Why get your hip replaced?
Osteoarthritis is the most common joint disorder and is one of the common causes of a hip replacement. It's is the result of aging and wear and tear on a joint. Being overweight increases the risk of osteoarthritis because carrying the extra weight can cause damage.
Most people who get a hip replacement are older than 60 and receive the surgery for degenerative reasons like this. The term degenerative refers to an age-related condition in which something breaks down over time.
People younger than 50 might undergo hip replacement surgery if they suffer from a hip injury caused from a traumatic accident. People who suffer from lupus might also end up needing a hip replacement. Lupus is a chronic inflammatory disease that causes your body's immune system to attack your own tissues and organs.
There is a variety of different types of equipment used in hip replacement surgery.
You will be placed under general anesthesia, so you will be unconscious for the surgery. You might be flipped onto your side with the hip that the surgeon is operating on pointing upward.
Each surgeon differs on how he or she will perform the surgery, but posterolateral approach is a common approach used in hip replacement surgeries. To begin the surgery, the surgeon might cut near where your pant pocket would be and go down the side of the leg, entering the hip from the back.
Your surgeon will split your gluteal muscles, near your upper buttocks, and release some of your hip muscles to access the hip bones. To place the hip implant, the medical team will remove the femoral head, or the top part of the thigh bone that looks like a ball.
They will also ream out the acetabulum and reshape it. The acetabulum is the area commonly referred to as your “hip socket.” Once they're finished reshaping it, your medical team will place a new socket inside of it. This is where the implanted femoral head will go.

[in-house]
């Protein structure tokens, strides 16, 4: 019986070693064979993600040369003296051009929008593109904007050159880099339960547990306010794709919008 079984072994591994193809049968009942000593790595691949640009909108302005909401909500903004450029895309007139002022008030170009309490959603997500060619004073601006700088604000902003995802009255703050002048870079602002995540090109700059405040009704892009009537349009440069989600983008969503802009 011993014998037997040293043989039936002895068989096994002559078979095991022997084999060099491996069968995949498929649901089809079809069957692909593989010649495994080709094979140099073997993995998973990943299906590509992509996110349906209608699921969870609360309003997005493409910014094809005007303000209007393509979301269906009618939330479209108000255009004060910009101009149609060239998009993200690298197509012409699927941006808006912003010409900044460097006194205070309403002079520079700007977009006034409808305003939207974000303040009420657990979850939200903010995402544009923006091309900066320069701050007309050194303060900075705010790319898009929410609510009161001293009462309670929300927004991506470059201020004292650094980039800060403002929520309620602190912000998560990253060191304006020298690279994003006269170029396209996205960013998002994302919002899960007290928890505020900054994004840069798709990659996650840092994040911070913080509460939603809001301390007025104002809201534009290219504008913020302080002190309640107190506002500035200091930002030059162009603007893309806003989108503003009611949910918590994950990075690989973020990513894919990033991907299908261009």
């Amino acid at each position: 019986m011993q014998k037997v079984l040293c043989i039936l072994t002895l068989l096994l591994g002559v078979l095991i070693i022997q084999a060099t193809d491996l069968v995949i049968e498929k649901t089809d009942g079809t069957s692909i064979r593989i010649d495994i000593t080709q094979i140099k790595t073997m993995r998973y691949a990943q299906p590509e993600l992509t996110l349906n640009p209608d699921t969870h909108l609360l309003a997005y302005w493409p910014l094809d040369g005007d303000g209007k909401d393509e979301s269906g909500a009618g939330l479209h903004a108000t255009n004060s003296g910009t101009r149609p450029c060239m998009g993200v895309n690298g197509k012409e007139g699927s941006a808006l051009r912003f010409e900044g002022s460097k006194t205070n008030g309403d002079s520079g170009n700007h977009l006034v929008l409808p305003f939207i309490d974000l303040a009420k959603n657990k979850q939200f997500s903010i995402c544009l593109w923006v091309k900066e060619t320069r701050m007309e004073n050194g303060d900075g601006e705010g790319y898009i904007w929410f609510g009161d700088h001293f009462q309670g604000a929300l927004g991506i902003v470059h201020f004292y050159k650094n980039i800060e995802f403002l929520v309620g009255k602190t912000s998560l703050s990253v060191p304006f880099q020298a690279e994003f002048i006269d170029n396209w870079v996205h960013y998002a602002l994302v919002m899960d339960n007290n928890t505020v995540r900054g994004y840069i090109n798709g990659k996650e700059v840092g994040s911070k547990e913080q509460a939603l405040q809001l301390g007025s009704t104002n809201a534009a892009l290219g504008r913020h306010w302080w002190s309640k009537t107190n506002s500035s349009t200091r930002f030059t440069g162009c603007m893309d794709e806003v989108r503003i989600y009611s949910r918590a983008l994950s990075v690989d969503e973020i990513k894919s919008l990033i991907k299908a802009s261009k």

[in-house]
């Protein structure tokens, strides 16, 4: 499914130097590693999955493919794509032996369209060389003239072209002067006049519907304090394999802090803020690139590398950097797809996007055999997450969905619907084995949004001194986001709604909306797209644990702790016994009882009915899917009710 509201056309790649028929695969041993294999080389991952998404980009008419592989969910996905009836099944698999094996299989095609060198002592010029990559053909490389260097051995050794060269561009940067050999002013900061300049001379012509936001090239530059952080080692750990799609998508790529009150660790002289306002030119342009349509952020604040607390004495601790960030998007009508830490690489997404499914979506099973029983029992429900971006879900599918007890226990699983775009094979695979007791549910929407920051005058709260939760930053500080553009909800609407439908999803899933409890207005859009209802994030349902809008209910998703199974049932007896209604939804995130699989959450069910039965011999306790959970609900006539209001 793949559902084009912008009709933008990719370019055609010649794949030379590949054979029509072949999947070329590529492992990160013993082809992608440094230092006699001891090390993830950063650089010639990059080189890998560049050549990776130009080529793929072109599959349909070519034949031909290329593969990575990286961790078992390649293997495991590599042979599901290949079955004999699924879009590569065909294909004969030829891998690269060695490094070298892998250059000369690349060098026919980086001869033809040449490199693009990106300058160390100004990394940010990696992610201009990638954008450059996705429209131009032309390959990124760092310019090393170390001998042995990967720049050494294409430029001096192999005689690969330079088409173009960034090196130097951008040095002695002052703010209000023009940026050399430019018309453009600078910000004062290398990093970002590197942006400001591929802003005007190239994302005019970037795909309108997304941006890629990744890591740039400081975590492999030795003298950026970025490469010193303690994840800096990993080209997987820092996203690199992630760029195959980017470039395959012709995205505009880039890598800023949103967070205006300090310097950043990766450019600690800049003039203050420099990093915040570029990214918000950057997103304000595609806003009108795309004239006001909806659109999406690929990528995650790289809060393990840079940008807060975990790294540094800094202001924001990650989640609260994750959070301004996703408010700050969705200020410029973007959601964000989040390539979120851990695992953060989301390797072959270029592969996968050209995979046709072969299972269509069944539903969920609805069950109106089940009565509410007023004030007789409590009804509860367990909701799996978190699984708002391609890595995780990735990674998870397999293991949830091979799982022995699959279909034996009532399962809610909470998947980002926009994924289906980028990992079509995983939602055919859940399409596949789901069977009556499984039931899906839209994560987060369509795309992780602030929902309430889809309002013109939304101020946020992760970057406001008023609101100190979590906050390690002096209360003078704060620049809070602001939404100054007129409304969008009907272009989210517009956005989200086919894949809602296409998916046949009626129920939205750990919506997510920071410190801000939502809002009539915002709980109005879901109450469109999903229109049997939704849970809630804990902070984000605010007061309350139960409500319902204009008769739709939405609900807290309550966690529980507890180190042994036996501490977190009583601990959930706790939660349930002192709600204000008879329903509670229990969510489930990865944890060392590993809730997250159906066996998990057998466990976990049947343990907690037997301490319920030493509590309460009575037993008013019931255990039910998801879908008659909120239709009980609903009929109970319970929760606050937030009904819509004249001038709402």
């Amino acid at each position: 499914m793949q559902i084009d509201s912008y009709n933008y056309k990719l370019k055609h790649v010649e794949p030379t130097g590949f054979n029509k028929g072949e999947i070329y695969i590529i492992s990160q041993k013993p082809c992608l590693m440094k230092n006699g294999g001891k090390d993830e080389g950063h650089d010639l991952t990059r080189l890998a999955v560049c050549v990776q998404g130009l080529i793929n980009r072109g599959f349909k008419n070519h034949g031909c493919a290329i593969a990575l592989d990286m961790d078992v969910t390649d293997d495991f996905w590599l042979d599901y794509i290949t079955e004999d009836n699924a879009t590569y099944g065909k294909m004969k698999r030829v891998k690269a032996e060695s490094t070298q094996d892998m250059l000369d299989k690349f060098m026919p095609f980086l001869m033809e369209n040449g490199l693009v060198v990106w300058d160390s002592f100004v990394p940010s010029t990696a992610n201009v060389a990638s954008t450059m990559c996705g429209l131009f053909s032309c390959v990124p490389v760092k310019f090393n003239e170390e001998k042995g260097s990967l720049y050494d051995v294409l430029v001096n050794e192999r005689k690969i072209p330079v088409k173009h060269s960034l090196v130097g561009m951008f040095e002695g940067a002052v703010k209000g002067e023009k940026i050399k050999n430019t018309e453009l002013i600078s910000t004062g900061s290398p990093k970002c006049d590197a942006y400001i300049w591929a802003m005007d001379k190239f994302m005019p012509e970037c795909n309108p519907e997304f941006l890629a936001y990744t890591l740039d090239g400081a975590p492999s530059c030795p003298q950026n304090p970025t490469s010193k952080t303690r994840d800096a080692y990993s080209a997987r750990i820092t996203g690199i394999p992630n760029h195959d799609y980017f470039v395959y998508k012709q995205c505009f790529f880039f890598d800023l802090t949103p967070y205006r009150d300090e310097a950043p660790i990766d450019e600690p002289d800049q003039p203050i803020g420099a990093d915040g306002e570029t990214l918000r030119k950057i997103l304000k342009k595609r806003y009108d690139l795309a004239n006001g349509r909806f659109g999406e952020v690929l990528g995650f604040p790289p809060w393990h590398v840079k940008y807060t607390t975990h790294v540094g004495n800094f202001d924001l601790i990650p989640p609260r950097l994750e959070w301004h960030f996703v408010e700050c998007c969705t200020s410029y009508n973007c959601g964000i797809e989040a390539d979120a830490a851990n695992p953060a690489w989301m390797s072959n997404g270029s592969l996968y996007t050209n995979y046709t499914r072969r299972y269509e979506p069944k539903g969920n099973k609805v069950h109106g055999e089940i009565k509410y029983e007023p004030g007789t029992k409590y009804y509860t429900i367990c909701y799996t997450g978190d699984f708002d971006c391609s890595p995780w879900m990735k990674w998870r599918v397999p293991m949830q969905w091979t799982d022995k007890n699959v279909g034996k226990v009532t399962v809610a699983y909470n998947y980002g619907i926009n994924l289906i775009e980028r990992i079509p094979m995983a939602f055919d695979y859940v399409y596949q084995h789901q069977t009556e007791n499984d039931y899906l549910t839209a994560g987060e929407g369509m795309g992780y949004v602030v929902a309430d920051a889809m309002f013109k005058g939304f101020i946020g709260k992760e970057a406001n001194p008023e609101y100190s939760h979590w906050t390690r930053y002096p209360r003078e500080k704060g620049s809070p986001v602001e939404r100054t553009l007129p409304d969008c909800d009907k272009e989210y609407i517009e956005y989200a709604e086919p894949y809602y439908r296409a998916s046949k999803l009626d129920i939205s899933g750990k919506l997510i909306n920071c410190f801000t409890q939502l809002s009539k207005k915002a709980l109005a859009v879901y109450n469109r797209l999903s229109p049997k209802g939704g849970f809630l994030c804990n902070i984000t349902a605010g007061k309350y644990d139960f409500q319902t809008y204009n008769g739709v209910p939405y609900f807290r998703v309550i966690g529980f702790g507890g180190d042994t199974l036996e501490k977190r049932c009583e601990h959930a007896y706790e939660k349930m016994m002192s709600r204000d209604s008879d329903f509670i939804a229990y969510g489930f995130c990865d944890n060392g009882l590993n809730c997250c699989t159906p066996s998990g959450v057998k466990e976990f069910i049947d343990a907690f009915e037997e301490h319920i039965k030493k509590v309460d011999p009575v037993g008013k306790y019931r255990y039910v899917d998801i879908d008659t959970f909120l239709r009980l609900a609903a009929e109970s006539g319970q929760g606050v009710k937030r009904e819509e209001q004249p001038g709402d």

Your hip prosthesis will consist of a ball component made of metal or ceramic, and a socket — an insert or liner made of plastic, ceramic or metal.
Does it hurt?
Before the surgery, many patients are in pain and limited in how much they can move without experiencing pain.
Pain after surgery is variable and not entirely predictable. After the surgery, you likely will be prescribed prescription pain medication to help you manage your pain. Most patients take these drugs for one to three weeks.
What are the risk factors?
Bleeding is always a risk of surgery. About one in three hip replacement patients need a blood transfusion. Blood clots and infection are also a risk.
About one in 300 patients might suffer from a deep infection. If a deep infection occurs, your surgeon will treat the infection and redo the surgery. This process can take three to six months.
Between 1 percent and 8 percent of patients dislocate their new hip, depending on which study you read. To prevent this from occurring, someone at the hospital should work with you to teach you what not to do. You might also undergo physical therapy after the surgery.
It's important to note that the U.S. Food and Drug Administration has recalled some metal-on-metal hip implants. It's important to talk with your doctor and ask any questions you might have about the implant.
What's the recovery time?
You'll be in the hospital about four days. During this time, nurses and other medical professionals will educate you and work with you to best understand your new hip.
After you leave the hospital, you should be able to drive again after about two weeks if the replacement was in your right leg. If it was in your left leg, you should be able to drive once you're off narcotics.
After about three weeks, you should be able to return to work for limited duty. Like any implant, a hip implant is made for low-impact activities. You will be limited in some high-impact activities, such as basketball or running.
If you have a job that requires lots of movement, such as construction work, you could be limited because of the surgery.
After about eight weeks, you should be walking pretty well.
What's the follow-up?
Your doctor will want to see you shortly after surgery and then periodically throughout the year after your surgery. After about a year, your doctor might ask you to call him or her if you experience any problems.
Some patients might need their other hip replaced. This varies from person to person and depends on what other medical conditions the patient suffers from.
Sources: Dr. Robert German, an orthopedic surgeon at McBride Orthopedic Hospital; The Mayo Clinic; The National Institutes of Health; American Academy of Orthopaedic Surgeons.